Medical Procedure Treatment

As stem cell treatments are personalized treatments, results from one patient cannot be transferred to another, although we have many anecdotal cases where the condition of patients had been improved considerately. Often patients experience:

  • A general relief
  • Enhanced flexibility
  • Pain and stiffness are gone
  • There is no or much less restriction in movement
  • Improved mobility
  • Cartilage improvements
Side effects and Follow up

When it comes to side effects, our patients have not experienced serious side effects from the stem cells treatment, and we are monitoring the well-being of our patients in the first 24 to 48 hours by a dedicated patient coordinator.

Our stem cell treatment does not end with the procedure in our partner clinics. We care about how you are doing after you return home. So, we will monitor your post-treatment progress on a regular basis. The proper follow-up, i.e., 1, 3, 6, 12, 24 months, also helps us evaluate the effectiveness of our treatments and improve our protocols based on observed outcomes even further.

Clinical Trials, Studies & General Information

According to ClinicalTrials.gov statistic, in November 2017 there had been 2793 trials for Osteoarthritis registered. 63 studies are stem cell related treatment reviews.


Slideshow: A Visual Guide to Understanding Osteoarthritis

ORTHOPEDICS  - Stem Cell Research & Medical Publication

Safety of Intravenous Infusion of Human Adipose Tissue-Derived Mesenchymal Stem Cells in Animals and Humans
Jeong Chan Ra,1 Il Seob Shin,1 Sang Han Kim,2 Sung Keun Kang,1 Byeong Cheol Kang,3,4
Hang Young Lee,1 Youn Joung Kim,1 Jung Youn Jo,1 Eun Ji Yoon,1 Hyung Jun Choi,3,4 and Euna Kwon


ORTHOPEDICS  - Stem Cell Research & Medical Publication

Treatment of Knee Osteoarthritis With Autologous Mesenchymal Stem Cells: Two-Year Follow-up Results

Orozco, Lluis1; Munar, Anna1; Soler, Robert1; Alberca, Mercedes2; Soler, Francesc3; Huguet, Marina4; Sentís, Joan5; Sánchez, Ana2; García-Sancho, Javier2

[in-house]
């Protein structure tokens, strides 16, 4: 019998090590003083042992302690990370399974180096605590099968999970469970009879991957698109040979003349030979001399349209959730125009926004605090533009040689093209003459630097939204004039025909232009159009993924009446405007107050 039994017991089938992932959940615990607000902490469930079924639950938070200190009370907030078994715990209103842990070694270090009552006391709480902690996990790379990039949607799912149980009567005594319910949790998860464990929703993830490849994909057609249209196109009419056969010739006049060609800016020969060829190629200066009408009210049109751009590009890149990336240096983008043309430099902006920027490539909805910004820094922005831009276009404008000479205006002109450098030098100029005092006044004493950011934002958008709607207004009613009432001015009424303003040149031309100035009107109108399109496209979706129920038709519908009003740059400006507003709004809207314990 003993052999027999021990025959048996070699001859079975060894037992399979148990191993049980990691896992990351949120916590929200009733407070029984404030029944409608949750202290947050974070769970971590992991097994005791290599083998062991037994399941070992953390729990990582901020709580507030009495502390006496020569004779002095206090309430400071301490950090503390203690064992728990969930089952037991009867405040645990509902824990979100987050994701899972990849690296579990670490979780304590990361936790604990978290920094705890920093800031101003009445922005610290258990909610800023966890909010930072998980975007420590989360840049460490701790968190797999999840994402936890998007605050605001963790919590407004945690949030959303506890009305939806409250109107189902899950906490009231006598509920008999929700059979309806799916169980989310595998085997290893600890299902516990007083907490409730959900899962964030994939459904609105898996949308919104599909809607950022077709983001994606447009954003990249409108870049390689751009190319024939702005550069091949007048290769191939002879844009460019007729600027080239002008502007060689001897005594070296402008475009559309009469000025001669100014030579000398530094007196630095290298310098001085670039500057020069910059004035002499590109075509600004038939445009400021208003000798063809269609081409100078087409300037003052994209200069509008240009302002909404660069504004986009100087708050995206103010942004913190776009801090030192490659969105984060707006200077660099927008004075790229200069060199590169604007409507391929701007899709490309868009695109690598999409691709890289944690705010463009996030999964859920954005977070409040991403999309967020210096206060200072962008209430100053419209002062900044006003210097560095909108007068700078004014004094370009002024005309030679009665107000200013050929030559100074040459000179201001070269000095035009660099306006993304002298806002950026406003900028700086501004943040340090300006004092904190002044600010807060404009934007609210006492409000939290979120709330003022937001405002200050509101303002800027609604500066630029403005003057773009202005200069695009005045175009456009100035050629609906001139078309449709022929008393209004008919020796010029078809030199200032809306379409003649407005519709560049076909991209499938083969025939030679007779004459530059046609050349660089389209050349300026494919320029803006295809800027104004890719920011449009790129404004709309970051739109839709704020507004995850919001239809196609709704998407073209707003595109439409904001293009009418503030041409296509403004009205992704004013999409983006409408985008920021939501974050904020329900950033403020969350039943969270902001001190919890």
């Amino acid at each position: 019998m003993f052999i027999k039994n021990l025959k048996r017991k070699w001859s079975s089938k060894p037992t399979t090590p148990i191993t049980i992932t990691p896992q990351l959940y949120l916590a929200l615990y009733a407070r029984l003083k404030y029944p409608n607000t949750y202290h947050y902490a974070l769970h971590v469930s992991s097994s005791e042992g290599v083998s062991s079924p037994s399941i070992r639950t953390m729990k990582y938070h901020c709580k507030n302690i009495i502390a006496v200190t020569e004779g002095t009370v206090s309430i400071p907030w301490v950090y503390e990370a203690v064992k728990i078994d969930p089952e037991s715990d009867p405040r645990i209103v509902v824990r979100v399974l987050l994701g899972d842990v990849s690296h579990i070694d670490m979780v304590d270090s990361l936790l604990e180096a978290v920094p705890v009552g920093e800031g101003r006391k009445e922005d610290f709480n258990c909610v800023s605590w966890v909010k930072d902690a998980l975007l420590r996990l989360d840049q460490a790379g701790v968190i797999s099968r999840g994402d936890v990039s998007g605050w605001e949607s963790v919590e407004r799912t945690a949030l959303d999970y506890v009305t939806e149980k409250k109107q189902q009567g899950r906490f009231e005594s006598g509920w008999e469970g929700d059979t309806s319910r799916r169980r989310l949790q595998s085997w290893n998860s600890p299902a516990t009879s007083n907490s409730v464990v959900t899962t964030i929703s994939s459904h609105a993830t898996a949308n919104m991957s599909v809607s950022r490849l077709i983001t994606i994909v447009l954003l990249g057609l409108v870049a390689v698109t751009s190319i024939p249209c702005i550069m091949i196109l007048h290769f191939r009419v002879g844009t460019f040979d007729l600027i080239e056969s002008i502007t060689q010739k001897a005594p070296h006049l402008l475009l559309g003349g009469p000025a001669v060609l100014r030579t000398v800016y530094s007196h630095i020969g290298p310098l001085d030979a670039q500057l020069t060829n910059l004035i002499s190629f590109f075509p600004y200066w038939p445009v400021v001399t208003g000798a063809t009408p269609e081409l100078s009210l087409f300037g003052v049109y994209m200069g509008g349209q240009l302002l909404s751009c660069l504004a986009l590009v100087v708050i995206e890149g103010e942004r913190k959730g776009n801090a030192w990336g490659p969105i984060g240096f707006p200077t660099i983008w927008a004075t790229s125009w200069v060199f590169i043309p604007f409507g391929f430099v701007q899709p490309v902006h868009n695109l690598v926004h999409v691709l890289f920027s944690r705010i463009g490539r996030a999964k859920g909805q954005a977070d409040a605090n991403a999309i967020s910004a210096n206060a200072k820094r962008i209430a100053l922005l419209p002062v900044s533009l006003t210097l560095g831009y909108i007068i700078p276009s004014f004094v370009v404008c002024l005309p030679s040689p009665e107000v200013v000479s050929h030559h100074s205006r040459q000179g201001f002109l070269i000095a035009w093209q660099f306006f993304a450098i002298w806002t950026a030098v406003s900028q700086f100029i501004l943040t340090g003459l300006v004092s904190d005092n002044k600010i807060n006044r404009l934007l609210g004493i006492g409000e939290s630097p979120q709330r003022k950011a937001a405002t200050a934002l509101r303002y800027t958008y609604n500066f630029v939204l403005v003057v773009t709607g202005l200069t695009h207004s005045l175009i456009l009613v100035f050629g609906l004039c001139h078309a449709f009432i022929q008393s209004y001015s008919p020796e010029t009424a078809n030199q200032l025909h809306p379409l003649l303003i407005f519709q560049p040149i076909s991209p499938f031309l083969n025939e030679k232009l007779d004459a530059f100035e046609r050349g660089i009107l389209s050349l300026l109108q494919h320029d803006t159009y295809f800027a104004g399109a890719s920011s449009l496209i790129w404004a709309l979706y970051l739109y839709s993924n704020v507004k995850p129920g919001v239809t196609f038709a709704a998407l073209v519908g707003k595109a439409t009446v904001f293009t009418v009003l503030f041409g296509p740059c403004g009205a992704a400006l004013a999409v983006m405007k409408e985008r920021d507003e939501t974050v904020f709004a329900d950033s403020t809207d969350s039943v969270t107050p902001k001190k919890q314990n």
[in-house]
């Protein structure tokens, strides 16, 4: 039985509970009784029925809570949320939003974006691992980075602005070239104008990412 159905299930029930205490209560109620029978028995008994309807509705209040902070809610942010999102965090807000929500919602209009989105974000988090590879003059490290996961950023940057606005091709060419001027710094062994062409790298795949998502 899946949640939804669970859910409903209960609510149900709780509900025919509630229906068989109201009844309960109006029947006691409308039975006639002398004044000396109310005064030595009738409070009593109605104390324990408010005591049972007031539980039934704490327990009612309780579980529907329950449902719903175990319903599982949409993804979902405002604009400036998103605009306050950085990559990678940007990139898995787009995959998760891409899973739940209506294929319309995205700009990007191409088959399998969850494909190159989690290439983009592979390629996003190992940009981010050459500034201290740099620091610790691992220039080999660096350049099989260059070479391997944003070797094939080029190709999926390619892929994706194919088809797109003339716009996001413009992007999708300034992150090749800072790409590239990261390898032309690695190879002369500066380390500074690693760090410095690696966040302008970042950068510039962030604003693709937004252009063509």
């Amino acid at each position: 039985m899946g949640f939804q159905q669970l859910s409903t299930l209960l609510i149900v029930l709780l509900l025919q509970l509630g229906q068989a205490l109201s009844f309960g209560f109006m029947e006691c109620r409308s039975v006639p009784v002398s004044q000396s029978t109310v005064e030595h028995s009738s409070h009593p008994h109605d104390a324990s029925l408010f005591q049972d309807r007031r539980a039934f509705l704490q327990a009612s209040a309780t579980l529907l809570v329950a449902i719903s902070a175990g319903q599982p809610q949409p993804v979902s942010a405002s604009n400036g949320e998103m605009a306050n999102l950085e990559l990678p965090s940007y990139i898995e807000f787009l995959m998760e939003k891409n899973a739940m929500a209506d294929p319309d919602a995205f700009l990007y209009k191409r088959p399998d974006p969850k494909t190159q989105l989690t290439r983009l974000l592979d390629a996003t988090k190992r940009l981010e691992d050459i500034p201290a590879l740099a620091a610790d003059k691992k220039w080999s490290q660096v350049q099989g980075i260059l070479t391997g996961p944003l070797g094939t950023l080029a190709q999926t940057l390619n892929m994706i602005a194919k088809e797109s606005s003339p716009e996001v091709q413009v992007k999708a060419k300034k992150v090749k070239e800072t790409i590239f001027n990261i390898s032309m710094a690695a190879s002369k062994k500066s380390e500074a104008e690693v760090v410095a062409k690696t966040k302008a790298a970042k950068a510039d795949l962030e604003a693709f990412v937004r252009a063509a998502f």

ORTHOPEDICS  - Stem Cell Research & Medical Publication

Mesenchymal stem cells in osteoarthritis
Curr Opin Rheumatol. 2004 Sep;16(5):599-603

Authors: Luyten FP


ORTHOPEDICS  - Stem Cell Research & Medical Publication

Knee Surg Sports Traumatol Arthrosc. 2013 Dec 11. [Epub ahead of print]
Clinical results and second-look arthroscopic findings after treatment with adipose-derived stem cells for knee osteoarthritis.
Koh YG, Choi YJ, Kwon SK, Kim YS, Yeo JE.


ORTHOPEDICS  - Stem Cell Research & Medical Publication

Arthritis Rheum. 2003 Dec;48(12):3464-74.
Stem cell therapy in a caprine model of osteoarthritis. Murphy JM, Fink DJ, Hunziker EB, Barry FP.

ORTHOPEDICS  - Stem Cell Research & Medical Publication

Intra-articular injection of autologous mesenchymal stem cells in six patients with knee osteoarthritis.
Emadedin M, Aghdami N, Taghiyar L, Fazeli R, Moghadasali R, Jahangir S, Farjad R, Baghaban Eslaminejad M.


ORTHOPEDICS  - Stem Cell Research & Medical Publication

Transplantation. 2013 Jun 27;95(12):1535-41. doi: 10.1097/TP.0b013e318291a2da.
Treatment of knee osteoarthritis with autologous mesenchymal stem cells: a pilot study.
Orozco L, Munar A, Soler R, Alberca M, Soler F, Huguet M, Sentís J, Sánchez A, GarcíaSancho J.